Any mathematician would appreciate the opportunity to join the American Mathematical Society ($69/yr., AMS) or Mathematics Association of America ($169/mo., MAA) free of charge. Like the Dunks' vs 'Bucks (not sure anybody calls it that) debate above, each organization is unique and you should explore both before purchasing your membership.

     If you had something a bit more grand in mind, consider sending your mathematician on a math-inspired trip! Not sure where to go? San Antonio, TX will host the Joint Mathematics Meetings 2015 in January. Find out more here. MAA's MAAthFest will be in Washington, D.C. in August, 2015. The Center of Math will be at both!

     Texas too big or too far? Consider sending your math-maniac to the one and only Cambridge, MA. The Boston-Cambridge Metro area is ideal for the traveling math enthusiast. Like baseball (the statisticians game)? Triple Crown Travel's East Coast Swing ($2,495, Triple Crown Travel) would bring you here. Should you decide to make the trip, be sure to come find us!

     Let's assume you're unamused. Here's our gathering of nearly-random, miscellaneous math gifts to consider:

     Time-telling: Ever look at a mathematician's clock? Get one here. How about a watch? Try the Maths Equation Watch for Mathematics Nerds ($49.95, Zazzle) or the Prime Time Watch ($38, Uncommon Goods).

     Pi Bowls: Pi Day is rapidly approaching! We like the idea of serving company snacks in the Pi Bowl or Pi Basket. Speaking of Pi, here's an inspired shower curtain.

Pi Shower Curtain
     Lights: 'Tis the Season for lights! We think you should ditch your bulb and try Plumen 001 designer bulbs ($34.95, Plumen). We also came across Studio Cheha Flat LED lamps ($120, Studio Cheha) and had to share.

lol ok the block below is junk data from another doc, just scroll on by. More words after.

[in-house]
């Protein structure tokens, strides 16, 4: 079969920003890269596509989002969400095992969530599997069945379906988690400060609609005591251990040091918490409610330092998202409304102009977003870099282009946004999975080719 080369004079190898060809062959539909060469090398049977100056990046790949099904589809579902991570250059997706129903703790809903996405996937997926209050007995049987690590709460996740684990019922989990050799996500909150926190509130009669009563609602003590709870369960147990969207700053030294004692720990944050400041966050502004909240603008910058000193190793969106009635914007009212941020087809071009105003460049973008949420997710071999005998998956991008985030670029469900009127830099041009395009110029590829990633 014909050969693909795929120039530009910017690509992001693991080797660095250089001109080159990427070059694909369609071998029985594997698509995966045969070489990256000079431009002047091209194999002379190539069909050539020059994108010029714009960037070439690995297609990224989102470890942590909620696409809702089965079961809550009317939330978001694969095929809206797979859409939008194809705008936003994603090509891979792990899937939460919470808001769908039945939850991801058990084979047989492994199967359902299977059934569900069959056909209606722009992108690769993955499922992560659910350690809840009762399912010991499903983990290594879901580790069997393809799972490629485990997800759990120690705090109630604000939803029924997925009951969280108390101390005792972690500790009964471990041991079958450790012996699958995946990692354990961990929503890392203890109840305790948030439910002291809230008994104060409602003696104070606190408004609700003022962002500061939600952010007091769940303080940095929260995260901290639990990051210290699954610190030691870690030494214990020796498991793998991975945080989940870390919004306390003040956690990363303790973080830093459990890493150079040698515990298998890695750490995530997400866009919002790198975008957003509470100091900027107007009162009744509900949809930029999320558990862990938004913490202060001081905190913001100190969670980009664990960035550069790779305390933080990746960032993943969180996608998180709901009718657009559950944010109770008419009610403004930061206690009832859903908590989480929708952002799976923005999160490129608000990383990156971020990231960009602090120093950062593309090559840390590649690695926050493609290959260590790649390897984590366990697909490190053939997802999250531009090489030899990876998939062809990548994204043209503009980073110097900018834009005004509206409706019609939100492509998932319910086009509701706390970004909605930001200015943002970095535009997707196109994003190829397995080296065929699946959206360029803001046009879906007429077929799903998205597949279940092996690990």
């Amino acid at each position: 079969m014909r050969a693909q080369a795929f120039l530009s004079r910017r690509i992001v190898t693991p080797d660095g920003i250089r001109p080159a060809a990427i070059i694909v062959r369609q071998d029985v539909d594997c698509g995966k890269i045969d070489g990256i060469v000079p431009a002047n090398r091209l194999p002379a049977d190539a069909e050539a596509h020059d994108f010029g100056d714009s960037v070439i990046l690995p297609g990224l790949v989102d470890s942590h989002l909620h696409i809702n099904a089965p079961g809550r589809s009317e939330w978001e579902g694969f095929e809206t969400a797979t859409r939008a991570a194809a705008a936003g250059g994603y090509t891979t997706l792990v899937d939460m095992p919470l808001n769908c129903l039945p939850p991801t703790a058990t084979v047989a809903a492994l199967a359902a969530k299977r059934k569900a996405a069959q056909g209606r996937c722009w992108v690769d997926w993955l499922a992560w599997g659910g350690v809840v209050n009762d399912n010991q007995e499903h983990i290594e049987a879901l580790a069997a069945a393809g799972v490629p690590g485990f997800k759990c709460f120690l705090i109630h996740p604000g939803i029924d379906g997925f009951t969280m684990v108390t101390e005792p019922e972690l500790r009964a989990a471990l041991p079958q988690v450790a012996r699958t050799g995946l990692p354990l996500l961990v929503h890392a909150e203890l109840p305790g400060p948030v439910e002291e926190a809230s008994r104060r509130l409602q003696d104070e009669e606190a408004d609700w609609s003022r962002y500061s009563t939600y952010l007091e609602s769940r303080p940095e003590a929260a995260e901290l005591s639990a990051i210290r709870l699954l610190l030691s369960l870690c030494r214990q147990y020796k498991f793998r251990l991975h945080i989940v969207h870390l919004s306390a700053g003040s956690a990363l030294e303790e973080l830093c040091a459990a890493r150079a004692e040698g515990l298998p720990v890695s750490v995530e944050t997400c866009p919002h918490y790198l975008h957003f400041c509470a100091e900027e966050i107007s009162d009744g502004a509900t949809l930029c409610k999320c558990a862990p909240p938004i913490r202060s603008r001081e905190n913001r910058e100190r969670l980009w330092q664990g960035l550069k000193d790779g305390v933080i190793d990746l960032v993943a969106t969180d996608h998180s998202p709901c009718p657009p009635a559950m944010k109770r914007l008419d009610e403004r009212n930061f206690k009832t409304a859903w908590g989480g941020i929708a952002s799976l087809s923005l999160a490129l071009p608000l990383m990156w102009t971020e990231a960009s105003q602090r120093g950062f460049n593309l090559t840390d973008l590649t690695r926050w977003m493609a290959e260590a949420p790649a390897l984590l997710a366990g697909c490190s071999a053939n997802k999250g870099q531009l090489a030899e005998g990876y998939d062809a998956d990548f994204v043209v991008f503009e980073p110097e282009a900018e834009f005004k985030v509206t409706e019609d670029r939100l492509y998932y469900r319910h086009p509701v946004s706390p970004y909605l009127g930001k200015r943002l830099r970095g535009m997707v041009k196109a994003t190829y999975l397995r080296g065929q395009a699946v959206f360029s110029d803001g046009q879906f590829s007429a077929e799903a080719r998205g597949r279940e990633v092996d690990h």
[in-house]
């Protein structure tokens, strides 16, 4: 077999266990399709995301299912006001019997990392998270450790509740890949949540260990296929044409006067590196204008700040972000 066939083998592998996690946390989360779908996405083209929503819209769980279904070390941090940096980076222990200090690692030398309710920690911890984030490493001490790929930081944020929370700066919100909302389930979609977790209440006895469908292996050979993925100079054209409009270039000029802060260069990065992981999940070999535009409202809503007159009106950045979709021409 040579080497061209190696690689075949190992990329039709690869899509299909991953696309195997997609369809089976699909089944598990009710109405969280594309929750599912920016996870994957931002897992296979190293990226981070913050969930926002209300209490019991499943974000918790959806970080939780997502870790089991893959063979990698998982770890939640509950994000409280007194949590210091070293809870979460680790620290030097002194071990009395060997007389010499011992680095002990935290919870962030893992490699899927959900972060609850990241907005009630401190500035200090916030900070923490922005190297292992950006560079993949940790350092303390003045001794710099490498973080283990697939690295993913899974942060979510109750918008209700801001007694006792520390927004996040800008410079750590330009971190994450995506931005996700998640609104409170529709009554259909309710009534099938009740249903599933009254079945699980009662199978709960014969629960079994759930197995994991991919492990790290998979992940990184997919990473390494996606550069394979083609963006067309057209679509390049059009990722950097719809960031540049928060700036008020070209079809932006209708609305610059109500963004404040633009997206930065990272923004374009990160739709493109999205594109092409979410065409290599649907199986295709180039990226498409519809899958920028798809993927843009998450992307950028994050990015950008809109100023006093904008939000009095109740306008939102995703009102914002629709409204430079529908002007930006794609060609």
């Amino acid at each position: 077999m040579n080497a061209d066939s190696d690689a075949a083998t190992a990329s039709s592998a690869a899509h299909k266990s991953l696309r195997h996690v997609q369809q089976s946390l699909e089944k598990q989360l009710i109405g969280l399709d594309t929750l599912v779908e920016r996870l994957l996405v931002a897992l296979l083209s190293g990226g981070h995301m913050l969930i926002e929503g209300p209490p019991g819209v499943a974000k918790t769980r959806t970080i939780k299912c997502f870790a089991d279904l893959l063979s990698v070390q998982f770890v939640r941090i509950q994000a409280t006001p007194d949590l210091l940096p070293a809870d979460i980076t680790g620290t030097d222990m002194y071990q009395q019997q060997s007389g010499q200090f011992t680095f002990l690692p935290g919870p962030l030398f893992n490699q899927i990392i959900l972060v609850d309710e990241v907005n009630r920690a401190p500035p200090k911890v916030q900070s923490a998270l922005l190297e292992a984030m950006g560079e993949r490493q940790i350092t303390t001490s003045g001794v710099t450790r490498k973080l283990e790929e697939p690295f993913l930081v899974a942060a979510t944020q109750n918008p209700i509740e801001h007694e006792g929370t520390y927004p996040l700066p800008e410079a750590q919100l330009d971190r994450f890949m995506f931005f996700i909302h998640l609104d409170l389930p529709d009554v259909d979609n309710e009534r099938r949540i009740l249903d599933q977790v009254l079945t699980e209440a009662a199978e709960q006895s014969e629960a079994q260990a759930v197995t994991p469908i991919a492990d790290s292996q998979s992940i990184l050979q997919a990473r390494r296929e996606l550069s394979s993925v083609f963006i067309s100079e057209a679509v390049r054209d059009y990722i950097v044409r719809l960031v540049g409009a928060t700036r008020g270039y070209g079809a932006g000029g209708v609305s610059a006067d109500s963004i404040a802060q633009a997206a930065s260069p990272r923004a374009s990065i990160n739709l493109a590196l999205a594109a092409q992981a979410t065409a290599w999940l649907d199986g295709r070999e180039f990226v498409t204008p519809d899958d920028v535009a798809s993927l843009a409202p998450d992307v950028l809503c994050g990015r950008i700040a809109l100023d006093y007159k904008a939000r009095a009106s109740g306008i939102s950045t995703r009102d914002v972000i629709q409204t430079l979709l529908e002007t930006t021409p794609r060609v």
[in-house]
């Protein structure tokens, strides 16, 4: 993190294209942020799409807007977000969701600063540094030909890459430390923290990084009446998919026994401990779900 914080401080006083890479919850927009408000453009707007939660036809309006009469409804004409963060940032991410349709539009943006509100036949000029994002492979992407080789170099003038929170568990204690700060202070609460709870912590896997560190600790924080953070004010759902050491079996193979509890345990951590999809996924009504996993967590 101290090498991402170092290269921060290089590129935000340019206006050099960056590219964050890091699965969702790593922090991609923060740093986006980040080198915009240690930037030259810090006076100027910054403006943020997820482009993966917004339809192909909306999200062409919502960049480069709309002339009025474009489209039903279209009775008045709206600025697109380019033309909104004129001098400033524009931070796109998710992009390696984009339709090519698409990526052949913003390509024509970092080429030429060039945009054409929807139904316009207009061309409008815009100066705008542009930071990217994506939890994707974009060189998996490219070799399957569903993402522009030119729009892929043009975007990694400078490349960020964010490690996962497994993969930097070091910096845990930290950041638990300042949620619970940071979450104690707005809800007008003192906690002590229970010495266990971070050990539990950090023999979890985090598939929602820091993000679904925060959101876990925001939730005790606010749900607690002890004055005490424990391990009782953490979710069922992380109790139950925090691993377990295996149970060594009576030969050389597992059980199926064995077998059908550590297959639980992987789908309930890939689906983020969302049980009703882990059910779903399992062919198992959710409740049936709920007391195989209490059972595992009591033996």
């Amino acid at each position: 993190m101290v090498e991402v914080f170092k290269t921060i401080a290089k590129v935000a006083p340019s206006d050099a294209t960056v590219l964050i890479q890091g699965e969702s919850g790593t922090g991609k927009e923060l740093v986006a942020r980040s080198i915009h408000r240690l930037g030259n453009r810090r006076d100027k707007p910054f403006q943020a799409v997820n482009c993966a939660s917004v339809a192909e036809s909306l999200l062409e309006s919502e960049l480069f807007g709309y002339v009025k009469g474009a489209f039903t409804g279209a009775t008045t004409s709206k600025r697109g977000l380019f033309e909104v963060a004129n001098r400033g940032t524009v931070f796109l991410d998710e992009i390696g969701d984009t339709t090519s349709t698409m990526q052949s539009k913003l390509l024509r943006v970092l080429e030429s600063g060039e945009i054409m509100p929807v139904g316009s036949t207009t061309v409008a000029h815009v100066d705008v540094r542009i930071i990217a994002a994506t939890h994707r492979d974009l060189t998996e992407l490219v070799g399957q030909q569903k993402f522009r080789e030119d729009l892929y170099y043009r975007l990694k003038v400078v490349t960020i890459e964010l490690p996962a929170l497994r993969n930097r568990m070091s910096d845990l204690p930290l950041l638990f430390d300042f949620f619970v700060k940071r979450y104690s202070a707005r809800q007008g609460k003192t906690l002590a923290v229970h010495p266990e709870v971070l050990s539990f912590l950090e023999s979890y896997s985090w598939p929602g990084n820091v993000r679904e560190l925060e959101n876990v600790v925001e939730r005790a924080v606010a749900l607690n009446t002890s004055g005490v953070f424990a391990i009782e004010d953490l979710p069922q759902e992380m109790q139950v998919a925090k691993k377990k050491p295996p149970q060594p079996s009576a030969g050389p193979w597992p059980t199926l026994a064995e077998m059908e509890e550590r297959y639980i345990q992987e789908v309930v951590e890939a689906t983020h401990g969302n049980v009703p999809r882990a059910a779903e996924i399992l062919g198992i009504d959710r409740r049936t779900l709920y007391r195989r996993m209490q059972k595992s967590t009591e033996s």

And last but not least!

     One of the top gifts for mathematicians this year, of course, will be books! We left books off our list. The only books we'll mention here are the always affordable, always accessible digital and print textbooks published right here at the Center of Math ($9.95/29.95, Oh, and this one: Math for the Frightened: Facing Scary Symbols and Everything Else That Freaks You Out About Mathematics.

Did we miss something? Think the mathematician you know would hate this list? Help us get it right in the comments!

Happy Holidays from your very merry math friends at the Center of Math!

Thursday, December 4, 2014

Throwback Fact of the Week - Ishango Bone - 12/04/14

The Ishango Bone was discovered by Jean de Heinzelin de Braucourt, a Belgian geologist, in 1960.

The bone (pictured below), estimated to be more than 20,000 years old, is a baboon's fibula and was discovered to have many markings engraved into it. The bone was first thought to be a simple tally stick. However, upon further investigation, many scientists and mathematicians believe that the markings are indicative of a mathematical understanding that transcends basic counting.

Some of the more striking features of the bone include a column of three notches that double to six, a column of four notches that double to eight, and ten notches that halve to five; these are all indicative of a basic understanding of doubling or multiplication. 

Even more curious is the fact that all the numbers in the other columns are odd and one of those columns consists of all the prime numbers between 10 and 20. The fact that there are prime numbers clearly separated would indicate some understanding of division. 

There are tally sticks that have been discovered that predate the Ishango Bone. However, the Ishango Bone is the oldest one known that contains logical carvings giving evidence of a deeper mathematical understanding.